Despite a strong theme and some sound, creative theological writing, the work has its flaws. First, there is a minor issue with formatting. In writing dialogue, a new paragraph should start each time the speaker changes. Kruger clumps different speakers together into the same paragraph. This causes some confusion for the reader and at times, I was not sure who was doing the speaking.

Second, the pages are filled with stilted, forced similes. I know Kruger is trying to portray a character from the South who uses colourful language, but I found the overuse of mismatched similes annoying and distracting. I suppose they were to lend humor to the story, but for my part, they were just bad writing. One example: "His gaze made me think of a fine tea, subtle with a variety of flavors." The last half of the book seemed less plagued by these intrusive, awkward similes, or perhaps I just became immune to them. Whatever the case, I think they distracted from the story instead of adding to it.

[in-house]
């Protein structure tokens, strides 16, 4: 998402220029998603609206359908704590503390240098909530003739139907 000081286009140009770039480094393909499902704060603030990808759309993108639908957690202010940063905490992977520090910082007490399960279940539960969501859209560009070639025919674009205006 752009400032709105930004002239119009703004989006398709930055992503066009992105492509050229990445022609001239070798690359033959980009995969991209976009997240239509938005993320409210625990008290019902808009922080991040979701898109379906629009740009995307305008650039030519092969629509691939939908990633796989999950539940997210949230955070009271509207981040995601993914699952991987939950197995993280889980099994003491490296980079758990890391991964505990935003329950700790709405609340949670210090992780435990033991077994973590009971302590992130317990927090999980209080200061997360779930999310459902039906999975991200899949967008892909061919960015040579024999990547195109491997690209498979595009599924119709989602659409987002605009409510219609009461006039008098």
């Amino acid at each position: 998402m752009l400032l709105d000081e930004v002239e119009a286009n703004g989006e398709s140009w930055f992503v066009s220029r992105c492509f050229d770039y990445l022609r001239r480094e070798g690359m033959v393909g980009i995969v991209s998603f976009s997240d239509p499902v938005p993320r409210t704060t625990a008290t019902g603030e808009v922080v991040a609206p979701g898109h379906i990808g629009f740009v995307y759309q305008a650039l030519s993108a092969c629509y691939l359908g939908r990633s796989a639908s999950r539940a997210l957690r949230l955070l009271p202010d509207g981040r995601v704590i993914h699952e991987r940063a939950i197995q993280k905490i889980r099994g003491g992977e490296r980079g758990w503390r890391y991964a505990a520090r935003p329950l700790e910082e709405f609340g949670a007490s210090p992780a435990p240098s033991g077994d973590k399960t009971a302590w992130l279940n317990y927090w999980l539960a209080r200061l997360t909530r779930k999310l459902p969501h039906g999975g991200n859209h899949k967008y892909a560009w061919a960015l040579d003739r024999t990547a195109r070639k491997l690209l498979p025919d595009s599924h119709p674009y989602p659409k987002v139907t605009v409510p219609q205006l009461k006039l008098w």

Third, the premise lacks some believability. The main character is supposed to be a theology professor, but is frightfully ignorant of very basic theological concepts and comes across as someone who has never traveled outside his hometown. He is continuously having his mind blown and world shattered. He is always on the verge of being flabbergasted and baffled through hearing the unfathomable, things that are too good to be true. Much of the time, he is in a state of shock, knowing that his life depends on the next great, momentous, monumental thing to come out of John's mouth. Those are just a smattering of the descriptors liberally scattered throughout the book. I understand the author wanting to build tension and suspense, but many scenes end up being melodramatic and overstated. Might I suggest another round of editing which would cut out many of these extra descriptions and superfluous similes so that the story can shine through without the wordy baggage. A reader appreciates a bit of subtlety.